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Archive - Jul 19, 2012 - Article

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Library Historical Happenings to discuss ‘Planning the Air War of WWII’

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Dan Simonsen a retired Lieutenant Colonel in the U.S. Air Force, will present “Planning the Air War of WWII” at the July Historical Happening lecture at 6:30 p.m. today in the Lincoln Community Room.
The air war plan the United States started with during World War II was written in nine days. It was the first plan of its type. It was reportedly considered ground breaking in that not only did it outline the type and number of aircraft required for winning the war; it also identified independent missions for the Army Air Forces. Simonsen will also discuss the U.S. B-17 and B-24 bombers and will answer questions about the airplanes used in the war.

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Final suspect sentenced

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Three men arrested in 2010 officer shooting face jail time
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The final sentence has been handed down to the third of three Shreveport men responsible for burglarizing several vehicles and the shooting of a Ruston Police Department officer in September 2010.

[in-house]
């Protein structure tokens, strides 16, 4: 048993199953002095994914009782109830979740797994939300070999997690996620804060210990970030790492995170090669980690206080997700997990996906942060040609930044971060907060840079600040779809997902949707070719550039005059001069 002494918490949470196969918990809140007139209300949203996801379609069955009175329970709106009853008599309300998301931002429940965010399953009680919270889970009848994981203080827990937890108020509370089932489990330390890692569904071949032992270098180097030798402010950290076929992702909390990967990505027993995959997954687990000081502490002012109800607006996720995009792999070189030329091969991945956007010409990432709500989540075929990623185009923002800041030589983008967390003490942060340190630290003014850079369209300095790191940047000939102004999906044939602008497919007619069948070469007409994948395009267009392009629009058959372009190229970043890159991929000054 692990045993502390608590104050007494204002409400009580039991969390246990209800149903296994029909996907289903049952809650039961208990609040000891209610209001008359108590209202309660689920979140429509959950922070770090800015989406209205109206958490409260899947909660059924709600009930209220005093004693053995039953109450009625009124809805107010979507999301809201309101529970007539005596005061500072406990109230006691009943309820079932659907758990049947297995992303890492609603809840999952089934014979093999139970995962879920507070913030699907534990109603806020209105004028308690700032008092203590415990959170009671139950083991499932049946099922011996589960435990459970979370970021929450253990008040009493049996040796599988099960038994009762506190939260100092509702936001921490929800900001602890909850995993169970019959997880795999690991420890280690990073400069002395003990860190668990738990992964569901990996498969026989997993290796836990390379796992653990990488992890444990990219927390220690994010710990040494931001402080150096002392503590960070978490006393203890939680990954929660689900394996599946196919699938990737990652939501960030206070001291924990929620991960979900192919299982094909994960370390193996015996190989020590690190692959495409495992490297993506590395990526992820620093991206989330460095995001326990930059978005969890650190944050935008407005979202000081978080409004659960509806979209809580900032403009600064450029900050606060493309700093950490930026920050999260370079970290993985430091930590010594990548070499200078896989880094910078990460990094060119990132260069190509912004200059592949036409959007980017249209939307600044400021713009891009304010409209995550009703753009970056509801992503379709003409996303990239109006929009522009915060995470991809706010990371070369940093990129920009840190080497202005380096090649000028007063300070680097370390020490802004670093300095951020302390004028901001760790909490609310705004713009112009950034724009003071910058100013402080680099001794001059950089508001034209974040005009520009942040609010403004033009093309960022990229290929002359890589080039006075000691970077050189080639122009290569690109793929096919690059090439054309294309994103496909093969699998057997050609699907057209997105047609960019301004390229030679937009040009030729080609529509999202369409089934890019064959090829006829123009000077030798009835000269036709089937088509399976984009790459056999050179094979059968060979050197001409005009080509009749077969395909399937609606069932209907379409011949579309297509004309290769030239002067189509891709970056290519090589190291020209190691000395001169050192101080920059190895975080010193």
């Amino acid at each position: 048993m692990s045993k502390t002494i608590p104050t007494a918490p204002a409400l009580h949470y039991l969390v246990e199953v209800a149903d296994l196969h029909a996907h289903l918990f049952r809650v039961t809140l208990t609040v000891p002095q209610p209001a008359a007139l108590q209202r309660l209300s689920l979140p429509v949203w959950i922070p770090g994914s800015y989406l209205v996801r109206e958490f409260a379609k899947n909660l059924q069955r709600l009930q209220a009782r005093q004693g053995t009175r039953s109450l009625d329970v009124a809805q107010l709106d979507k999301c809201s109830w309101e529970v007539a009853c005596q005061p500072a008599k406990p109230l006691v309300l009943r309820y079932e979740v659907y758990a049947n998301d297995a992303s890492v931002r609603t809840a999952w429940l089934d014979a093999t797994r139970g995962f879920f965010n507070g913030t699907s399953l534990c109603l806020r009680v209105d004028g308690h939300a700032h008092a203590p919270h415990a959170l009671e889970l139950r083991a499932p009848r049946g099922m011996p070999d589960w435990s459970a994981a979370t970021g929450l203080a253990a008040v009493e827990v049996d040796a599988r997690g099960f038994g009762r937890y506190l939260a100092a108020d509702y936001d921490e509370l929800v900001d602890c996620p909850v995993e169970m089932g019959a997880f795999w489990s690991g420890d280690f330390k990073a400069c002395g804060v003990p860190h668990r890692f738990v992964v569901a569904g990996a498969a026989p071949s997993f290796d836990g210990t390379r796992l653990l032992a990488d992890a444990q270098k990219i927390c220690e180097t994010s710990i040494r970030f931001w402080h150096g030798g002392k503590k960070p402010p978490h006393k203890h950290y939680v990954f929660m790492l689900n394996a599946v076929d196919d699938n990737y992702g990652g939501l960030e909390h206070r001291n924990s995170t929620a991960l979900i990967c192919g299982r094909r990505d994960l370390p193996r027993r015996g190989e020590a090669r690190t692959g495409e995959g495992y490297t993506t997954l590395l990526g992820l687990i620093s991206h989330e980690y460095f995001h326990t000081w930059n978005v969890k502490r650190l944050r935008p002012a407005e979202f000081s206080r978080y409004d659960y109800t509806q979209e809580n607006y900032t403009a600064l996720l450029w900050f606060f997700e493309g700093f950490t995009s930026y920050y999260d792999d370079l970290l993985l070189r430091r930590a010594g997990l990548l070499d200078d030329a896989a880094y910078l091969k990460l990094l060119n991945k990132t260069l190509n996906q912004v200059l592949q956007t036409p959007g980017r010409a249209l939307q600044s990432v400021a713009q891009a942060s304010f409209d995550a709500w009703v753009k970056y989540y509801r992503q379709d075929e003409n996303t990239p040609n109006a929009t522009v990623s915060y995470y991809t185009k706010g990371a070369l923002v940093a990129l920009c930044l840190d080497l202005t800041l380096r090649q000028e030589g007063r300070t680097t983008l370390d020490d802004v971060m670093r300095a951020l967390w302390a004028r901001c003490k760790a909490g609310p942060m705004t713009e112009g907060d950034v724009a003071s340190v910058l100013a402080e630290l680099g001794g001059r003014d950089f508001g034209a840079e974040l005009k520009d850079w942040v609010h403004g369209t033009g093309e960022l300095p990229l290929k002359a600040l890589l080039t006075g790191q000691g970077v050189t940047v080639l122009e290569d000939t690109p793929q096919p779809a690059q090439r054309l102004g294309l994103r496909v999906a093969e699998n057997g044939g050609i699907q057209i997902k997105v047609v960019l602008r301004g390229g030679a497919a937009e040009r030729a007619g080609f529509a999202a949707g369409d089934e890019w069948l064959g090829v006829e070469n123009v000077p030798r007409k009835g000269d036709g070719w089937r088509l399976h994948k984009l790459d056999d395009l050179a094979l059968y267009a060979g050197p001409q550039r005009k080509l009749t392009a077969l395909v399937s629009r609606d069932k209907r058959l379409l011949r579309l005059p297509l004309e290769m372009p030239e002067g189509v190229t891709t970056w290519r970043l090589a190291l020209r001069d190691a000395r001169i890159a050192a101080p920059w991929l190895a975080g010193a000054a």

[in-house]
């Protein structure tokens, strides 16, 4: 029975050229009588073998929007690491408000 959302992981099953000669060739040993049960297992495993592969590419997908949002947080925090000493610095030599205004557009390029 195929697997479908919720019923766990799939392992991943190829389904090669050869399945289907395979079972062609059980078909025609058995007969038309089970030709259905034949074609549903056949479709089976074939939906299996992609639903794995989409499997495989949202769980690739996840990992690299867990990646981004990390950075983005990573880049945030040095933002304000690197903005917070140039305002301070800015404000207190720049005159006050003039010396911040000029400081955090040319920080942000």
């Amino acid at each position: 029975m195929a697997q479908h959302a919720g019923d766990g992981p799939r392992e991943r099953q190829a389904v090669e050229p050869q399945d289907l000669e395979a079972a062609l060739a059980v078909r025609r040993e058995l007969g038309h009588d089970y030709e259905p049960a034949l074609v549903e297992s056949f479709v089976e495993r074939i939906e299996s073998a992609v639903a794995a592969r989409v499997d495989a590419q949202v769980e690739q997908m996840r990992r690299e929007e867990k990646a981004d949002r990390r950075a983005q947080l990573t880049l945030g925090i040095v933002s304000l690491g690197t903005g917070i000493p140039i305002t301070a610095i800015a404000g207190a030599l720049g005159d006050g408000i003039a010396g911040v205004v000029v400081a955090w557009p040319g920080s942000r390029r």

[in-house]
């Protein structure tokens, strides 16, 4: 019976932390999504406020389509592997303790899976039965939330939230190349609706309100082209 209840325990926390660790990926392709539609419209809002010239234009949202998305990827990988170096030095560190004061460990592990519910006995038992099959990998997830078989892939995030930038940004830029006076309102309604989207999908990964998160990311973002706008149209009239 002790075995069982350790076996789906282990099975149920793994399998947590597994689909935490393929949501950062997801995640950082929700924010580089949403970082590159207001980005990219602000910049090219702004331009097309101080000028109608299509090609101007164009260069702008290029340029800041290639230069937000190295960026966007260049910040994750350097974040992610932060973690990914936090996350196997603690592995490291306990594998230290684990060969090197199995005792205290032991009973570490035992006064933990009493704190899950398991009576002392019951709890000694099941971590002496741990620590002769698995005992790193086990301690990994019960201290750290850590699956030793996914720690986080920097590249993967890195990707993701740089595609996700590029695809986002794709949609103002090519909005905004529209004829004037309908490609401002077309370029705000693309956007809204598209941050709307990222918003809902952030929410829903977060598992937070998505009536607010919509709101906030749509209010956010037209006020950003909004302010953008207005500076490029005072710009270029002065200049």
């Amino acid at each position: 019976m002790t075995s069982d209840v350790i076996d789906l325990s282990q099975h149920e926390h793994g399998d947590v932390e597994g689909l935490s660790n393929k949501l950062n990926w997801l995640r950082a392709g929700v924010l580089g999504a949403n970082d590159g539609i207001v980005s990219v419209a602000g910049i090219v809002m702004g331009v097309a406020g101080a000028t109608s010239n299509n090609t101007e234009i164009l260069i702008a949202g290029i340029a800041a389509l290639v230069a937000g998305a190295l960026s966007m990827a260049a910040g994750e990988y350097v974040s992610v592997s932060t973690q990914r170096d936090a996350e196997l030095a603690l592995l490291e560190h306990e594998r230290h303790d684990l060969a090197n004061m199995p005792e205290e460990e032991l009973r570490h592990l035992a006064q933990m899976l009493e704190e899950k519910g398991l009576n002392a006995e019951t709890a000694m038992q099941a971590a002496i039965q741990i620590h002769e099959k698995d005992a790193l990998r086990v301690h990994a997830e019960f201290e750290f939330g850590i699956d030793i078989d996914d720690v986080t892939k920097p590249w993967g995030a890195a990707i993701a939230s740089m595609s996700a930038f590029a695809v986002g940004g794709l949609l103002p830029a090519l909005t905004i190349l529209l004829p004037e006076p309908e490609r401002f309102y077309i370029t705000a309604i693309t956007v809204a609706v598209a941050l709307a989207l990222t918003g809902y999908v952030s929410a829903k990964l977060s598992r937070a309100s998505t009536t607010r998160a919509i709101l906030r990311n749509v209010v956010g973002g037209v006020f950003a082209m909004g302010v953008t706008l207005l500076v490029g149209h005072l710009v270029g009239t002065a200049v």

On July 10, Deandre Wayne Thomas, 32, of Shreveport, was sentenced to 12 years of hard labor for each of four counts of simple burglary, 12 years hard labor for obstruction of justice, six years hard labor for attempted simple burglary and five years hard labor for conspiracy to commit simple burglary. These sentences will run concurrently with each other. Thomas pleaded guilty to the charges on April 10.

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Store features unique items

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A woman who previously owned a business in Farmerville has opened a vintage-inspired shop in Ruston with a focus on unique items.
Ann Jeselink allowed another individual to take over The Fancy Flea in Union Parish, and in April she opened The Vintage Veranda inside the former location of Ruston Sign Company on Louisiana Highway 33.

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Island plans raise concerns